Out on the French Countryside

One of the main issues that Nikola and I have encountered since the beginning of our relationship has been the question of where we will live. Originally this was more of a non-question as he completely surprised me by not giving a second thought to coming with me to Istanbul. It was an immediate confirmation of the deep passion and trust that we had for each other. Now, as we move away from the theoretical implications of “living together,” we find ourselves in the midst of a logistical nightmare.

Being a student in Istanbul it was easy for me to get a visa here. Nikola had a bit more trouble, and his visa was certainly not cheep, but he succeeded. Now our clocks are ticking down. We have valid resident permits until October of next year, and by then we need to have figured out a somewhat more permanent solution. This, logically, involves me getting a visa for Bulgaria, or Nikola getting a visa for the US, both of which are drawn out processes, thanks to the US government. Ultimately there may be some months between when we move out of our place in Turkey and before we can settle anywhere else. Because of this I have been looking into some options for travel.

The problem with travel and working is that anything that fits me does not fit him, and although he can work anywhere, I cannot. It is definitely an issue of fish and bird when it comes to making our careers fit together synergistically. But I have been looking at workaway, wwoofing options anyways, as they offer me a chance to train in certain specific permaculture areas that I want to implement once we have our own place. Some of what I have found seems intriguing but most of it is rather upsetting.

I have always been a firm believer that a person should be free to set their own prices and make their own contracts. If something is too expensive for you, then don’t buy it. It is that simple. Except that it isn’t. The idea of volunteering on a farm or hotel for free room and board is a great idea, until I find that most of the places now days are not offering stimulating work that allows the worker to learn (such as design concepts, or skills- instead it is unskilled, manual labor) AND requires the person to work 7 hours a day, 6 days a week for room and board. That just seems a little extreme to me. Working for that much time in a position that gives you skills is one thing, but just pumping out physical, mindless labor for almost no return is absurd. And yet, the more people who offer that, the more people can exploit those who want to travel and volunteer. It seems like yet another great idea is fading into history through selfishness and exploitation.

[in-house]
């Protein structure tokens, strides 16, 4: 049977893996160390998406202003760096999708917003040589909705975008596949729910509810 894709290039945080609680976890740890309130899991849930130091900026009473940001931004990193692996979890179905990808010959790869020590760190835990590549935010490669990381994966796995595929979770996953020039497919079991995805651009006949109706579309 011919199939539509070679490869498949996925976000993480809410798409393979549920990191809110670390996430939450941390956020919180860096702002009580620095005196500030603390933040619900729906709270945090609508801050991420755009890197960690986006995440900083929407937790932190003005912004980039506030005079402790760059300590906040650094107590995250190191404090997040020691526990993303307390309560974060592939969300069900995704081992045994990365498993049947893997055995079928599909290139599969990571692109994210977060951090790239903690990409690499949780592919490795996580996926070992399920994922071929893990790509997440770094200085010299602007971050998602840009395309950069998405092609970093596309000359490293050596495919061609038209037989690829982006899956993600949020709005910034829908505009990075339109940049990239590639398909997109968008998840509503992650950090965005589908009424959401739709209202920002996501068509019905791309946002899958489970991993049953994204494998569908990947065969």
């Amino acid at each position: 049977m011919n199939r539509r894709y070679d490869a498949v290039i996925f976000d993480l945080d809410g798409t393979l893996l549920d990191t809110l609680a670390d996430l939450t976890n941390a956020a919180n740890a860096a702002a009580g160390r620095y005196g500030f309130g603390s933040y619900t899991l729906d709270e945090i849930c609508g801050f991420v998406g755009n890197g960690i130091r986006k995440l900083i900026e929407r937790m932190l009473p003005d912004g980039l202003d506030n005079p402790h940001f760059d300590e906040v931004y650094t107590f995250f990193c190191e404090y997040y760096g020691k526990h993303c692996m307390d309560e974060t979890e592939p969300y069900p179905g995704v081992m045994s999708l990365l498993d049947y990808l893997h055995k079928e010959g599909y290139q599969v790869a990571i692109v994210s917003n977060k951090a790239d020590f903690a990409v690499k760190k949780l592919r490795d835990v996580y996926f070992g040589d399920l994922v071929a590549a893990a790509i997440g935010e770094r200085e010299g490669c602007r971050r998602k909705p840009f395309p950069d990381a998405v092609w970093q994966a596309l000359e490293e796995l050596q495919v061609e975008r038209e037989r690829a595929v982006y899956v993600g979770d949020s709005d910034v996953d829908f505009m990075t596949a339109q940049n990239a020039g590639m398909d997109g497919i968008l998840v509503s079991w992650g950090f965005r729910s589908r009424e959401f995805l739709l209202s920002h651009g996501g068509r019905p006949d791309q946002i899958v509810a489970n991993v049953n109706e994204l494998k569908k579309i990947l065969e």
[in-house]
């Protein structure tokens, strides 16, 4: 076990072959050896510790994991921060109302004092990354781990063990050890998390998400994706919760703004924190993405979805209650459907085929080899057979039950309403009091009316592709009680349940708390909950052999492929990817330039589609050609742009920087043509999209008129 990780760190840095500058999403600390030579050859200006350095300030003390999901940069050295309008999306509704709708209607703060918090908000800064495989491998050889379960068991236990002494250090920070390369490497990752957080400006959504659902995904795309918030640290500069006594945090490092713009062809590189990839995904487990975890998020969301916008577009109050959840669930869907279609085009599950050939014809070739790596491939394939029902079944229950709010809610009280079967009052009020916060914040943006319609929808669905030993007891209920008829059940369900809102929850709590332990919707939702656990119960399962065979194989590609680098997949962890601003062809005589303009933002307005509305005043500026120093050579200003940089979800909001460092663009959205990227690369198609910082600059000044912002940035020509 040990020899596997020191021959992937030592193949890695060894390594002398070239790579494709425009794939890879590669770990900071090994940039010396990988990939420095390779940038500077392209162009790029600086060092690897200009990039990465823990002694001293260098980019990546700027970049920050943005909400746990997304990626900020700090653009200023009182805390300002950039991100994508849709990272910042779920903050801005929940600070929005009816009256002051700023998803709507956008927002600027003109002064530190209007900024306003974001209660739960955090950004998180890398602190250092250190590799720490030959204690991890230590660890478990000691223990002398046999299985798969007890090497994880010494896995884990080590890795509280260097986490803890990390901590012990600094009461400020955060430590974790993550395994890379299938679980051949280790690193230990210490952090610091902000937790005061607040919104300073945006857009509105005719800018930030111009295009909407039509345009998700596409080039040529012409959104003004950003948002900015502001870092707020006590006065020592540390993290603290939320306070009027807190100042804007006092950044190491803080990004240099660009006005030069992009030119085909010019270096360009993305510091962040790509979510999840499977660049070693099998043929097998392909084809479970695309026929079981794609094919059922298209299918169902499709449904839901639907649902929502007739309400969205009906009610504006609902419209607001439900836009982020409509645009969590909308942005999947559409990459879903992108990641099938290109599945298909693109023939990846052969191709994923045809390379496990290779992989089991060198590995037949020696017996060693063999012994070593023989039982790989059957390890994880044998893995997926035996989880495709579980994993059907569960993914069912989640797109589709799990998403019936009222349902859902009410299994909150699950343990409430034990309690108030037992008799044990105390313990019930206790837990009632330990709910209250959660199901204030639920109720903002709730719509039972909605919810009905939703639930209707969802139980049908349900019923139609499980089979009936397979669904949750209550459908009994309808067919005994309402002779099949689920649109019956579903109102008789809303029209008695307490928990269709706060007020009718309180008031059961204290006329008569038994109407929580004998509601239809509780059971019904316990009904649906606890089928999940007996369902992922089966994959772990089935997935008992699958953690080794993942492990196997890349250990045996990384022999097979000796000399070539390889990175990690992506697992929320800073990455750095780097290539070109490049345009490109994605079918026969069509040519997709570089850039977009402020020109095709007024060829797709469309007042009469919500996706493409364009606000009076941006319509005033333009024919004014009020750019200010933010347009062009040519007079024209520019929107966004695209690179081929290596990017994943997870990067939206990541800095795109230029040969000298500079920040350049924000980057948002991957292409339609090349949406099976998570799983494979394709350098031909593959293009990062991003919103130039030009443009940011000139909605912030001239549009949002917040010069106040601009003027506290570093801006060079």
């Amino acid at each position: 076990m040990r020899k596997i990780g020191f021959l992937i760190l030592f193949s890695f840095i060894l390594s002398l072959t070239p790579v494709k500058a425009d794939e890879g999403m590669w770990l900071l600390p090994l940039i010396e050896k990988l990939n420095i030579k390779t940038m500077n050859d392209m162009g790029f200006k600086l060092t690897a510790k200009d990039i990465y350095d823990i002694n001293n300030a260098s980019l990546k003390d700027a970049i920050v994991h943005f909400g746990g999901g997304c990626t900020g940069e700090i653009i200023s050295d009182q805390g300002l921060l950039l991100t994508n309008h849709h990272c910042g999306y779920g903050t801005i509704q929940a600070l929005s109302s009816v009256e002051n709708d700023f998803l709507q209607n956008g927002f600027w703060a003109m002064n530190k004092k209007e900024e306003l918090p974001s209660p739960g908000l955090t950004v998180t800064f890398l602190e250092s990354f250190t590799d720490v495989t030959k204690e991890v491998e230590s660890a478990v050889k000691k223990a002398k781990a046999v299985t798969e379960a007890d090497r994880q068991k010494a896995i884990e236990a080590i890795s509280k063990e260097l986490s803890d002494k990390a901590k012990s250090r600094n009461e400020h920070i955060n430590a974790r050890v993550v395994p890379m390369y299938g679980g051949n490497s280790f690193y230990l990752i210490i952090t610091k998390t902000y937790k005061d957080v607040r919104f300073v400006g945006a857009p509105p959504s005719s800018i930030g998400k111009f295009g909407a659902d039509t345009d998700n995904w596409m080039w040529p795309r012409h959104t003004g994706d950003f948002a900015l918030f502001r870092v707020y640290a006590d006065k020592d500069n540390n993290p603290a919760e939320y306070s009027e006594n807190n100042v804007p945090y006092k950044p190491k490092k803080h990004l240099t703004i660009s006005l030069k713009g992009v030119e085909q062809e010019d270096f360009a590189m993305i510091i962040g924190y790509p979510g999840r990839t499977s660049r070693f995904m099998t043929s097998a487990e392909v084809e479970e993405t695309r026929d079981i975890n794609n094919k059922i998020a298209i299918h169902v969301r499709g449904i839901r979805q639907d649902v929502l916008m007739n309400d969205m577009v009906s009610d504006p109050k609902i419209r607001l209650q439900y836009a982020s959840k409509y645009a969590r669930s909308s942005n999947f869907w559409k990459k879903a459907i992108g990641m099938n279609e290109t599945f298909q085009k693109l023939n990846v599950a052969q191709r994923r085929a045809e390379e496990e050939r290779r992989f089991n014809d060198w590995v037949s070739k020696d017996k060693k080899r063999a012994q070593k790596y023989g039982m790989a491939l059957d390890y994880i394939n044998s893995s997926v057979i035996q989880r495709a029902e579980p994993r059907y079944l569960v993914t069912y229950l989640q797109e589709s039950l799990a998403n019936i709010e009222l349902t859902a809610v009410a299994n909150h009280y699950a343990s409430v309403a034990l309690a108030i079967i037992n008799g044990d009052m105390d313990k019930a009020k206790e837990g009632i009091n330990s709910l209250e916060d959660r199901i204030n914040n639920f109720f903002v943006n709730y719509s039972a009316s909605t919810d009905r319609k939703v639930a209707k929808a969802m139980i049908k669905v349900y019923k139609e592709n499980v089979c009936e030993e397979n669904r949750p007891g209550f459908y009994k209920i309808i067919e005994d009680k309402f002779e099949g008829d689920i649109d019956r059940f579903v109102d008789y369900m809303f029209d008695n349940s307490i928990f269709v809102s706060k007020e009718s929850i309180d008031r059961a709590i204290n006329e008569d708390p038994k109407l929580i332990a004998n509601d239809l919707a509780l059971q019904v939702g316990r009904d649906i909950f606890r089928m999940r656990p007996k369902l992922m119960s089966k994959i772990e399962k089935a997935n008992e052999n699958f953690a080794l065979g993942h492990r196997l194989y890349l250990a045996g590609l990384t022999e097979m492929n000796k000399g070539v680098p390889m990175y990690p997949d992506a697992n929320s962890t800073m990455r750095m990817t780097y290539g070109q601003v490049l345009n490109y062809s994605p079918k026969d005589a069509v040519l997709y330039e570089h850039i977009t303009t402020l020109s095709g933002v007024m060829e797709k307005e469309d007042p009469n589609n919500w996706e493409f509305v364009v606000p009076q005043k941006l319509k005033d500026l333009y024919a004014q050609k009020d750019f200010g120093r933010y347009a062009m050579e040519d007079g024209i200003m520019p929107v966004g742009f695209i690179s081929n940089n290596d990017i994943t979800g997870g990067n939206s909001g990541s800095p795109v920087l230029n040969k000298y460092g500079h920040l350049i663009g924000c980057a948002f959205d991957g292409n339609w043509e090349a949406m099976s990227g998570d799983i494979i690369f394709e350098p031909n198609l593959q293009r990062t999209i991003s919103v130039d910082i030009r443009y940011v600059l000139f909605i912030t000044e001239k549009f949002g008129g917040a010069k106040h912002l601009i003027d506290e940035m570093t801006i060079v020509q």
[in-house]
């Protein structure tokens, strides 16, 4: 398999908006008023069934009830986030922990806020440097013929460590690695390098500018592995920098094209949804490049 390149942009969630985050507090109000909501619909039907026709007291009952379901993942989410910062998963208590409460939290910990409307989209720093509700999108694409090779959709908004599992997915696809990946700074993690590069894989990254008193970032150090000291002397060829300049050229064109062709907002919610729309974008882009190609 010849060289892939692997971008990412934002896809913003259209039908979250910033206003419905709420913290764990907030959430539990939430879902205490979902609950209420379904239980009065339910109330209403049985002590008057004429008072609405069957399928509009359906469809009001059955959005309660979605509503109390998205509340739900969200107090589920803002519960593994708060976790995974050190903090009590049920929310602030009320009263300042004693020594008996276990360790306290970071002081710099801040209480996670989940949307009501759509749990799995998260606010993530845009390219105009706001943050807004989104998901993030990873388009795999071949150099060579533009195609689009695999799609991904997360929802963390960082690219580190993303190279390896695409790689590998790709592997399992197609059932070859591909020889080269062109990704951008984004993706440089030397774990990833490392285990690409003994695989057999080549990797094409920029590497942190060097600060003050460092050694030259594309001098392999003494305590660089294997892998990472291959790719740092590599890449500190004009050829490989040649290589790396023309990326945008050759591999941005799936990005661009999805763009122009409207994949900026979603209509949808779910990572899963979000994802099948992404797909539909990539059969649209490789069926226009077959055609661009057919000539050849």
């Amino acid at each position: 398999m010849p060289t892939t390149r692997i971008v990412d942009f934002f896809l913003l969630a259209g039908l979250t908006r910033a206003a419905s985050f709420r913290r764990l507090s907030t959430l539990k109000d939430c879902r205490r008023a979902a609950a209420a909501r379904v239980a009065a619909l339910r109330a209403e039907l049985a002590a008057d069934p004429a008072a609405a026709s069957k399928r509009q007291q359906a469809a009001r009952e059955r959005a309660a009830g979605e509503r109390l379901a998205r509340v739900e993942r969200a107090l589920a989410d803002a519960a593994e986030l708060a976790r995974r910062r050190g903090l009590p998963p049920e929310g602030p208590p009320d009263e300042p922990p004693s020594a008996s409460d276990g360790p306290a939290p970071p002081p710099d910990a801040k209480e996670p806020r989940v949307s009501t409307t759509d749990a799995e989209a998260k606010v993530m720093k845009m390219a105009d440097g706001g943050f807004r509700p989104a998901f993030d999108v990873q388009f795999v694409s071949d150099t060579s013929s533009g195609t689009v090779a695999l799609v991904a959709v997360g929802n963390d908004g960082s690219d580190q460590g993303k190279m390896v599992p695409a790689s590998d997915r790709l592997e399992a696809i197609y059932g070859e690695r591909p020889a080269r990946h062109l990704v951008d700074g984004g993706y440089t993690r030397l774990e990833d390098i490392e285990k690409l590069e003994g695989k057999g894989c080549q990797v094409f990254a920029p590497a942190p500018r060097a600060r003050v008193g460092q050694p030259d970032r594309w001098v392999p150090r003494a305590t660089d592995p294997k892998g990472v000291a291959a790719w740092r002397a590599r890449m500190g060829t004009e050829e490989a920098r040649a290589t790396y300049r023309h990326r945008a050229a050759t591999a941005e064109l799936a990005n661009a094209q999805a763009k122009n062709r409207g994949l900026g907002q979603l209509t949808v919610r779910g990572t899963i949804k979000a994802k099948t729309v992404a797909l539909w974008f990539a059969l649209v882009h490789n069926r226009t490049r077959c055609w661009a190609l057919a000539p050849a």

After our vacation to France I thought about possibly doing a summer working at a camp or a hostel there. In theory it is a great idea. In reality, once again, it doesn’t really fit my life with my partner.

So many dreams and sensations are surrendered during a marriage… but so many others become achievable. I am considering new paths and new ways of doing things that never crossed my mind before. I never thought that I would be married to a computer guy. I always assumed that any long-term relationship would be with someone working in my field. Now I am starting to see why that is necessary. Most fields have allowance for deviation. Mine, not so much.

A bird and a fish may fall in love, but where will they build their home?

— Probably not on the French countryside. 

0 Replies to “Out on the French Countryside”

Leave a Reply

Your email address will not be published. Required fields are marked *